PBL has evaluated the role of Green Deals in preparing the path towards a circular economy. The evaluation shows that although Green Deals make a valuable contribution to the process of green innovation, they may not automatically lead to environmental gains.
The Dutch Government intends to stimulate societal dynamics through Green Deal projects. The PBL evaluation covers 36 Green Deals that were selected because of their focus on closing cycles.
Green Deals important, but not crucial for green innovation
Green Deals are voluntary agreements between the government and other parties (e.g. companies, civil society organisations and other government authorities) with the aim to help implement sustainable plans.
The study shows that Green Deal participants are making joint steps forward. However, a large amount of progress is taking place regardless of whether Green Deals are involved. Think of the indispensable but time-consuming adjustments to EU directives and regulations to allow the farming of insects using biomass waste, and to process them into feed and food. Other Green Deal agreements support steps previously taken by partners.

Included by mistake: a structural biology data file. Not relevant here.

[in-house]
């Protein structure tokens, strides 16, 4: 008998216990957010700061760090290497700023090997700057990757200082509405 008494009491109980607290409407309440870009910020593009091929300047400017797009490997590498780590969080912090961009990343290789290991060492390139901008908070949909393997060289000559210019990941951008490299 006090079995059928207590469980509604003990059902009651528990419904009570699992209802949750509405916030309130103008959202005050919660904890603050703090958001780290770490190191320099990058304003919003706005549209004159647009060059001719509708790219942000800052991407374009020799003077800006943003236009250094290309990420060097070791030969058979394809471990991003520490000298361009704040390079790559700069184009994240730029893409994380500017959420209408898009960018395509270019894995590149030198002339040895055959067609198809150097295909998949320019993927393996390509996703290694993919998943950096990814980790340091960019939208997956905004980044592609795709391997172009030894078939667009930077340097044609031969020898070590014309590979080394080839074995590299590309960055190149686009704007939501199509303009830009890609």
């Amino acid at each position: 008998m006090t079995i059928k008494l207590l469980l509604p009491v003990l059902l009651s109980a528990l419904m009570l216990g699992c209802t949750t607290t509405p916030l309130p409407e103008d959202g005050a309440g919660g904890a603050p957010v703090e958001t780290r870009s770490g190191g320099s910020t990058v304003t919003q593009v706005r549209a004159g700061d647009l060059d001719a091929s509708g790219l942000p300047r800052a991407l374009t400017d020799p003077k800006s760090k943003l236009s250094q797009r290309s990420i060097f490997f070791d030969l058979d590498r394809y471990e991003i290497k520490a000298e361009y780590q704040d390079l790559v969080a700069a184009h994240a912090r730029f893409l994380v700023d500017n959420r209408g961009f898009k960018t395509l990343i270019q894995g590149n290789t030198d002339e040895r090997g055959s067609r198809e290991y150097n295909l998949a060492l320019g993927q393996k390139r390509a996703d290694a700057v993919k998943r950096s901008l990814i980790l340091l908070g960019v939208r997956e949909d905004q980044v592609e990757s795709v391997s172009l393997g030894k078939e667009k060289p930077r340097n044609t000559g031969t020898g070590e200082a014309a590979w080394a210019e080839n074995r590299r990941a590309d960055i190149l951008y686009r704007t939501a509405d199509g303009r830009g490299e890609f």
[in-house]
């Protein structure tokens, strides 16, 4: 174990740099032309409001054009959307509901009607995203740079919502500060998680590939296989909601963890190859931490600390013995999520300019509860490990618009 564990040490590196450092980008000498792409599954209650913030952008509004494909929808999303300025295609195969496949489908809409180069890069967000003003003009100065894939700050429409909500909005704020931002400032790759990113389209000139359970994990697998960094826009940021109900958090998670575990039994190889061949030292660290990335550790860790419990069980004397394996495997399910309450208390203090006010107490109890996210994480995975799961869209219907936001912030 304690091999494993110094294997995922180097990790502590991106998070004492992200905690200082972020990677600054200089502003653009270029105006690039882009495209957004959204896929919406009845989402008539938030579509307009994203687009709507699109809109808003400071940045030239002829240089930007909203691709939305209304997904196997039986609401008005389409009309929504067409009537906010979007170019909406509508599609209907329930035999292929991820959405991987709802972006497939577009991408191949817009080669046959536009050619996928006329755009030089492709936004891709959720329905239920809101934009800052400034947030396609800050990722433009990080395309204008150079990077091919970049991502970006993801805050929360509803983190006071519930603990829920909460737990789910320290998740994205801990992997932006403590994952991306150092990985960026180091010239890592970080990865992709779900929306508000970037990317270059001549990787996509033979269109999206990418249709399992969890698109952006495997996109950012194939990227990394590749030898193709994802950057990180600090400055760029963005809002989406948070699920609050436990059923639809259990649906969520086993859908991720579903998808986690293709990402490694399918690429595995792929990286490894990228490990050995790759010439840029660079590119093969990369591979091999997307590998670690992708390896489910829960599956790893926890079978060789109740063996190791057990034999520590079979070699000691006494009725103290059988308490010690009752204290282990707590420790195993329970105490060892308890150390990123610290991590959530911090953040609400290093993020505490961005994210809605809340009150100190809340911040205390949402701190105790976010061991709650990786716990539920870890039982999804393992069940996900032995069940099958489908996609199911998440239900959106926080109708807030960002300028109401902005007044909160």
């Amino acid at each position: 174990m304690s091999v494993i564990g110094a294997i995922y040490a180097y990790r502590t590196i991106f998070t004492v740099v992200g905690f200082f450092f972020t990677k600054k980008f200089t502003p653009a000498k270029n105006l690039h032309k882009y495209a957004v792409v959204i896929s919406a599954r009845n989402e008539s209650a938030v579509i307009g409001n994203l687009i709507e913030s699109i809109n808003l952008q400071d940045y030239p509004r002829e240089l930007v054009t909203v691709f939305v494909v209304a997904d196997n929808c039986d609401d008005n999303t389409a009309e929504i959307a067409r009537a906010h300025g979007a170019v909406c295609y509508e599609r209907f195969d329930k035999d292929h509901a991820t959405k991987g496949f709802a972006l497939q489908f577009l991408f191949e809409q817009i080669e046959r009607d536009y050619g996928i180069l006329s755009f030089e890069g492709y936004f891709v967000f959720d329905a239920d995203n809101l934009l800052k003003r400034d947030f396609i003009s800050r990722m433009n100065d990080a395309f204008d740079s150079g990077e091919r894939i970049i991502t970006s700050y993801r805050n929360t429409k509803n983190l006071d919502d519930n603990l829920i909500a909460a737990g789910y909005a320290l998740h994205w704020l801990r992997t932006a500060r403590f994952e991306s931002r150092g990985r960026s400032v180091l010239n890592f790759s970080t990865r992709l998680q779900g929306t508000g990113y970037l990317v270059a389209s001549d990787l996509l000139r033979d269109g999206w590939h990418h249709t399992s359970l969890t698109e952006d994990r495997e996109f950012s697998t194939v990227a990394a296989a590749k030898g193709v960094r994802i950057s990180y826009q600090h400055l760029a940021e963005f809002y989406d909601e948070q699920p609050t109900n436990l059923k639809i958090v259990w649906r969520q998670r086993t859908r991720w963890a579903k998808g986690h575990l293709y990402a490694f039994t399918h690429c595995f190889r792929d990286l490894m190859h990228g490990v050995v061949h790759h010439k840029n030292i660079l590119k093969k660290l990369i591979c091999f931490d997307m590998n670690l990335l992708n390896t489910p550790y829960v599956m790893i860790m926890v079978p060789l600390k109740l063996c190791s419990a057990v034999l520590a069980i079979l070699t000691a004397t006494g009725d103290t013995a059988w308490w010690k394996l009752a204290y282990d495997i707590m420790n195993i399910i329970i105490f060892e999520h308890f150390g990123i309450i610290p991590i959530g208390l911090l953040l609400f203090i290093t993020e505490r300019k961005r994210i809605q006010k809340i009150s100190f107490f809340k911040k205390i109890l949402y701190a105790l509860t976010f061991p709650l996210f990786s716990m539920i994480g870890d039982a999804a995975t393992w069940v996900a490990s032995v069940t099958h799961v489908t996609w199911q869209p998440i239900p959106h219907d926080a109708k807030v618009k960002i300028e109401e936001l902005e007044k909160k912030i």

More attention for ambition levels and underpinning of environmental claims
The evaluated deals are dominated by material recycling initiatives. However, strategies other than recycling are preferred, from an environmental perspective. Smarter ways of producing and using products often yield more environmental gain. Product reuse and repair are also important. The government may challenge partners to increase their level of ambition for new Green Deals.
The study also shows that Green Deals do not automatically lead to environmental gain. The green claims made by partners in the deals evaluated for this report are often not well underpinned, nor are their results being monitored. The government could give more attention to this subject, by agreeing on and monitoring existing and new Green Deals, in order to safeguard public environmental interests.